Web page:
House committee to vote on Religious Freedom Amendment

Monday, March 2, 1998

Rep. Ernest Ist...
Photo by AP
Rep. Ernest Istook

A constitutional amendment aimed at protecting religious expression in public places, like schools, is scheduled for a vote this week in a U.S. House committee.


The House Judiciary Committee is expected to vote tomorrow on the Religious Freedom Amendment, introduced last year by Rep. Ernest Istook, R-Okla.


Supporters of the proposed amendment, which include 150 co-sponsors in the House, claim that federal court decisions regarding prayer in public schools have allowed public religious expression to be curtailed.


The amendment reads: “To secure the people's right to acknowledge God according to the dictates of conscience: Neither the United States nor any State shall establish any official religion; but the people's right to pray and to recognize their religious beliefs, heritage or traditions on public property, including schools, shall not be infringed.


“Neither the United States nor any State shall require any person to join in prayer or other religious activity, prescribe school prayers, discriminate against religion, or deny equal access to a benefit on account of religion.”


Charles Canady, R-Fla., one of the amendment's sponsors, claims it is essential “to restore religious freedom” to American citizens.


“The Supreme Court's rhetorical establishment of a 'high and impregnable' wall of separation of church and state has led courts and public officials to act as though the First Amendment requires rather than prohibits discrimination against religious expression and exercise,” said Canady.


“This misunderstanding is of constitutional proportions and thus a constitutional amendment is the most comprehensive means to remedy it.”


Several religious conservative groups suggest that ever since the Supreme Court's 1960 decisions which said state-sponsored prayer in public schools subverted the separation of the church and state that government has actually responded with hostility toward religious expression in public places.


Both the Christian Coalition and The Family Research Council point to lawsuits in Alabama as examples of judicial interference with religious expression.


Last year a federal judge concluded that a state-prayer law violated the separation of church and state and ordered officials in DeKalb County to cease leading prayer in public schools. Another Alabama case involves a suit filed by parents of three Jewish students claiming the students were forced to participate in Christian prayer.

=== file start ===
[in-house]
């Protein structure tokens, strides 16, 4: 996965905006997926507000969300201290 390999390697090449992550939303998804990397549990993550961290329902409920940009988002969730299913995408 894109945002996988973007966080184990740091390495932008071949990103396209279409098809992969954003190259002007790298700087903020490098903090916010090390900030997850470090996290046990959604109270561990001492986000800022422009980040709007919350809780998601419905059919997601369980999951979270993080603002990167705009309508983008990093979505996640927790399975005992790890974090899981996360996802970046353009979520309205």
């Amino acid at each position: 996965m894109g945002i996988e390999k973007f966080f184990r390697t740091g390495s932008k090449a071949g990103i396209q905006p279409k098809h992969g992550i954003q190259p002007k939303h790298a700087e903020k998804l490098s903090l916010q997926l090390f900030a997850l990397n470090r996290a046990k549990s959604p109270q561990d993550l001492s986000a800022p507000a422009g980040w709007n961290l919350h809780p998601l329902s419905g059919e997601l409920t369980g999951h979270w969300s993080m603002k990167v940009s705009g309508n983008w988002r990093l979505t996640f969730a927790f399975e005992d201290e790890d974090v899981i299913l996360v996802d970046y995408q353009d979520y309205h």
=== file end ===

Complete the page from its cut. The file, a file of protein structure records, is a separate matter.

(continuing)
Proponents of the amendment, however, note that the Supreme Court decisions of the 1960s did not bar student-initiated prayer. Indeed federal courts have regularly stated that students can form Bible clubs, hold religious discussions with peers during school hours, as well as express their religious proclivities in art work, homework and reports.


Elliot Mincberg, legal director of People for the American Way, a Washington-based civil-rights group, said that the Religious Freedom Amendment is not needed but is simply a political favor to groups like the Christian Coalition.


“It is absolutely false for lawmakers and the Christian Coalition to suggest that the Religious Freedom Amendment is needed,” said Mincberg. “We already have one, called the First Amendment, which has done an incredible job of making sure government does not create laws establishing religion and making sure government does not interfere with religious practices.”


Mincberg said he expects the House committee to approve the amendment because House Speaker Gingrich three years ago promised the Christian Coalition that such a bill would come up for a full House vote.


Rob Boston, assistant director of communications for the Americans United for Separation of Church and State, said the amendment is being used as means to “cut back the court's ability to read the Establishment clause broadly.”


If the amendment were to become reality, Boston said the First Amendment's concept of separation of church and state would be eviscerated.


Terri Schroeder, church-state legislative representative for the American Civil Liberties Union, said that even though the bill has a long list of supporters there are still not enough votes to get the amendment out of the House.


“Amending the Constitution is serious business,” she said. “A majority of the House members realize that a few instances where courts have not supported certain religious expression does not amount to a need to amend the Constitution.”


A constitutional amendment must pass by two-thirds in the House and Senate and then be ratified by three-fourths of the states.